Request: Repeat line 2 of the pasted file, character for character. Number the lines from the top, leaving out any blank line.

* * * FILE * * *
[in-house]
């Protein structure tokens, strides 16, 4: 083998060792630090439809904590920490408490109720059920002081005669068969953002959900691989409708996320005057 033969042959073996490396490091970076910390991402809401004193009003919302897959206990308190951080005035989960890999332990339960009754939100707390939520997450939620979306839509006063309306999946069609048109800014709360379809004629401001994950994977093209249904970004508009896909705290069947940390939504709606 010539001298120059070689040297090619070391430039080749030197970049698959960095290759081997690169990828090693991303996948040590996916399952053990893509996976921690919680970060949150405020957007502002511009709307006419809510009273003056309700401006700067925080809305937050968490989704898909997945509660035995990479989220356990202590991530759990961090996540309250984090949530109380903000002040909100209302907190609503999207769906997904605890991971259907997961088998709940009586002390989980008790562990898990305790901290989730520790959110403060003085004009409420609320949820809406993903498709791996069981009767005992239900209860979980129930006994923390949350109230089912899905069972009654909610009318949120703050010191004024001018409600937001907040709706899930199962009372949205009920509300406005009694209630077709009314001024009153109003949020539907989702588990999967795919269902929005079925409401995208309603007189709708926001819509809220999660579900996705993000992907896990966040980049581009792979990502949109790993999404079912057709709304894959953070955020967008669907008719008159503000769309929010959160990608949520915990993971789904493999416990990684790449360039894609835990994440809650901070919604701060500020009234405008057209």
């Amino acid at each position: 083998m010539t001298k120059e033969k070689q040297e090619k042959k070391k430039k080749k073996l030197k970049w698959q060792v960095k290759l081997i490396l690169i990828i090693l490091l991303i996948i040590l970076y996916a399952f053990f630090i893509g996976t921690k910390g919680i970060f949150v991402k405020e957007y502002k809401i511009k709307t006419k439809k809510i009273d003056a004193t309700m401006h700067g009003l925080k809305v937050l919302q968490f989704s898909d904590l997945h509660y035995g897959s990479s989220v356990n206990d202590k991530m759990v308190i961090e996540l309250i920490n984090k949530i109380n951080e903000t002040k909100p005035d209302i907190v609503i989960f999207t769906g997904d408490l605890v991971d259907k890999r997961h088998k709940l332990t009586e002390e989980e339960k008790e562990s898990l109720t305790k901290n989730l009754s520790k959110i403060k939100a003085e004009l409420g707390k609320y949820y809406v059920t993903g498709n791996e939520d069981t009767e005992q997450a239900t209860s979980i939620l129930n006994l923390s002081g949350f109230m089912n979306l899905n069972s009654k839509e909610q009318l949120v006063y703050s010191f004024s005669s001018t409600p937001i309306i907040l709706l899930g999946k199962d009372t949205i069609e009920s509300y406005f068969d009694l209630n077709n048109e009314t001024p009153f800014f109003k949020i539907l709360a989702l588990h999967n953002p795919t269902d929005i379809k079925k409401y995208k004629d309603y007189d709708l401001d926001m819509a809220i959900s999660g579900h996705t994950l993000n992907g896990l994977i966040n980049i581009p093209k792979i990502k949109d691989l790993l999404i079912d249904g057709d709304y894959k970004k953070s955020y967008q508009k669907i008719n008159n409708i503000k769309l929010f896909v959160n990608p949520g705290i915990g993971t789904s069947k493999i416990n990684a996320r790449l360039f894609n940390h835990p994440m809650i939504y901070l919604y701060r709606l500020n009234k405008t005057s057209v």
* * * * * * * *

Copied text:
């Protein structure tokens, strides 16, 4: 083998060792630090439809904590920490408490109720059920002081005669068969953002959900691989409708996320005057 033969042959073996490396490091970076910390991402809401004193009003919302897959206990308190951080005035989960890999332990339960009754939100707390939520997450939620979306839509006063309306999946069609048109800014709360379809004629401001994950994977093209249904970004508009896909705290069947940390939504709606 010539001298120059070689040297090619070391430039080749030197970049698959960095290759081997690169990828090693991303996948040590996916399952053990893509996976921690919680970060949150405020957007502002511009709307006419809510009273003056309700401006700067925080809305937050968490989704898909997945509660035995990479989220356990202590991530759990961090996540309250984090949530109380903000002040909100209302907190609503999207769906997904605890991971259907997961088998709940009586002390989980008790562990898990305790901290989730520790959110403060003085004009409420609320949820809406993903498709791996069981009767005992239900209860979980129930006994923390949350109230089912899905069972009654909610009318949120703050010191004024001018409600937001907040709706899930199962009372949205009920509300406005009694209630077709009314001024009153109003949020539907989702588990999967795919269902929005079925409401995208309603007189709708926001819509809220999660579900996705993000992907896990966040980049581009792979990502949109790993999404079912057709709304894959953070955020967008669907008719008159503000769309929010959160990608949520915990993971789904493999416990990684790449360039894609835990994440809650901070919604701060500020009234405008057209």